Two winters ago my friend Dan Vogel asked me to photograph myself so he could paint my portrait. His painting was beautiful and was recently sold to Tim Victim, the gentleman who administered my first professional tattoo. Sometime shortly after the completion of the painting, I was hired to photograph the painting (of the photograph of myself, haha) to use on bus stop billboards around the city. "How fun and easy", thought I to myself, "to photograph a flat object that won't move."
I was very wrong. Oil paintings are hell to photograph. I was hired by a woman a few months later to photograph her entire portfolio of paintings which were textured and shiny and complex. I nearly turned down the offer because of my experience shooting the portrait of myself.
I don't yet have a solution. The color balance must be spot on to accurately portray the painting. That issue isn't nearly as befuddling as the light. Because it's shiny and textured, oil paint looks different from every angle, no matter how even the light is.
Here's the photograph that I took of myself for Dan to use as reference.
I've made a note that the next time I sit for a portrait, I should adjust my bra straps and reduce the amount of crazy-eye I'm unleashing. Anyway, here are some of the photos that I took of the painting. These are unedited to show just how tricky oil is.
And so on. Below is the shot we settled on. I plan to work on this some more. Still, I think I'll try to get more gigs shooting tattoo artist's work and not so much painter's portfolios.
P.S.- On the link I've put there from Dan's name, you can see a picture of the billboard. Neat!
Sunday, September 13, 2009
I finally unearthed some of my favorite portraits that I shot in 2007. I had just discovered light painting and was trying it out on my friend Leah. They're not all stellar shots. I didn't know how to frame her most of the time and I didn't know how to clean my camera sensor yet, but a few of these images I love love. So I've gone back and tried to spruce them up in RawShooter. Here's a few of my favorites.
What we did for a lot of these shots is this; I shut off all the lights and cover any sources of ambient light. Then she poses as still as possible for about 30 or 45 seconds while I move a flashlight over her. You see how lovely? I lovey!
This is the same idea as light painting but for the purpose of playing with color instead of light. The exposure here is maybe 5 seconds and I shone the flashlight just on her face, so when the color was correct on her face for skin tone, the rest of the shot would be much cooler tones.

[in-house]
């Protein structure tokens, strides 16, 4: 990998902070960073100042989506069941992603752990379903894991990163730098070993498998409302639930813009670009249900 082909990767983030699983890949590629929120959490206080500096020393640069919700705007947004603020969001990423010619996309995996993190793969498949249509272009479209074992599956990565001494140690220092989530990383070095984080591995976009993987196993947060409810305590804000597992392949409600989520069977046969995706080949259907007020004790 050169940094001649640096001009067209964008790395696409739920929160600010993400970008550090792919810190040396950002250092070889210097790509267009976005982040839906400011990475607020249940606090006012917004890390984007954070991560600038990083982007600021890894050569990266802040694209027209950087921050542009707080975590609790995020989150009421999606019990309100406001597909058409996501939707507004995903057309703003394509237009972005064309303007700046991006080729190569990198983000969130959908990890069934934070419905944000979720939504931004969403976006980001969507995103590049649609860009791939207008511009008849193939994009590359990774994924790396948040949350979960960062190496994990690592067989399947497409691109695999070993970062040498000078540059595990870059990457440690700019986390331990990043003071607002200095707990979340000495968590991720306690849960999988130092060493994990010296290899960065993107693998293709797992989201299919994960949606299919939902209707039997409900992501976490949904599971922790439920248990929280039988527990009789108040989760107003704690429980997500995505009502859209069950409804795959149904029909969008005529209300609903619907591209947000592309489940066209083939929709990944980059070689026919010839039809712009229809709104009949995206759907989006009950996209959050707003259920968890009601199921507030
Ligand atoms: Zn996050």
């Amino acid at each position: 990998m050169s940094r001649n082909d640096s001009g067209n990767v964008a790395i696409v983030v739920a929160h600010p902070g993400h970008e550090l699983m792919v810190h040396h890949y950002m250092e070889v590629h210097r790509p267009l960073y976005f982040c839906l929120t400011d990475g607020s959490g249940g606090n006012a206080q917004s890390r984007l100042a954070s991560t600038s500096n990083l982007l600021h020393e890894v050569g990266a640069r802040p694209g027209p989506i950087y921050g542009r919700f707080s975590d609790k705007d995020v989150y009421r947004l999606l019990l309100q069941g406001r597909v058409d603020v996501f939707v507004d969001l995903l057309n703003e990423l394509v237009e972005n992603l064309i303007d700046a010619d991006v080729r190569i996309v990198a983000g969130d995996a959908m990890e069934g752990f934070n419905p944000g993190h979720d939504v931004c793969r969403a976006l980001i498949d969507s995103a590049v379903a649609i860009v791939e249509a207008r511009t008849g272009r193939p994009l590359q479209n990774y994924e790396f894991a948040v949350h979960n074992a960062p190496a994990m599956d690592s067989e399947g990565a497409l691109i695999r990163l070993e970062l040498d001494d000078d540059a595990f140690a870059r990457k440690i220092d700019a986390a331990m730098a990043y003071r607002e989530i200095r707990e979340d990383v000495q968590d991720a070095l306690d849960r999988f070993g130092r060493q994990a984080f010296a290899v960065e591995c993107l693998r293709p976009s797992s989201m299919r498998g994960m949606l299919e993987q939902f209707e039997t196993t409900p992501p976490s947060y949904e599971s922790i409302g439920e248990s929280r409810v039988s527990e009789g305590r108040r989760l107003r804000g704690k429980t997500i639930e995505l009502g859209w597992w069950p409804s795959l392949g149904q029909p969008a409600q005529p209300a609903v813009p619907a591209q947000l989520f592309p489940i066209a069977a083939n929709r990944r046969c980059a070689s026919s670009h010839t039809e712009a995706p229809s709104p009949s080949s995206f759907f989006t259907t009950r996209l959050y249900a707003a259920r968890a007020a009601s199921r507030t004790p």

This here is my favorite mistake ever. When we did this shoot I didn't yet have my glorious tripod with the sturdy trigger release. I had a flimsy tripod that was no better at holding the camera still than my own two hands. This was a 5 second exposure and when I released the shutter, the weight of the camera caused the tripod to slowly turn in an attempt to give in to gravity. Thanks, pull of the planet earth!
In a few of the light-painting shots indoors, her cat jumps into the frame and makes little ghosts in the background. It's so nice to have a model with a sense of humor and a sensational booty. To see what I mean, please check out the rest on my flickr page.
I think I'm going to like Lawrenceville. Yesterday, three blocks from home, there was an accordion dance party in an abandoned pool.
You know it's good if Zombo is there. Here he is explaining to me how tall he will be when he grows up, using his friend (we'll call him Toothy McAwesome) as a visual aid.
If I could be ten years old again right now, I would actively pursue the best-friendship of this kid. He played the Mexican hat dance.
Here we see the ensemble and the resulting jubilation of the onlookers. Also, anarchy.
This man arrived at the pool with suicidal intentions, but received instead a fresh outlook on life thanks to polka.
Not only were there old people and hipsters in attendance, but music aficionado marine life was represented as well.
There was an old-timey photographer. I thought black and white would be appropriate.
Inspired, I made the sound guy old-timey as well.
So concludes my visual summary of the thrilling twenty-five minutes that I spent outside of my house yesterday. Tune in next time for images of mysterious origin from either the past or the future!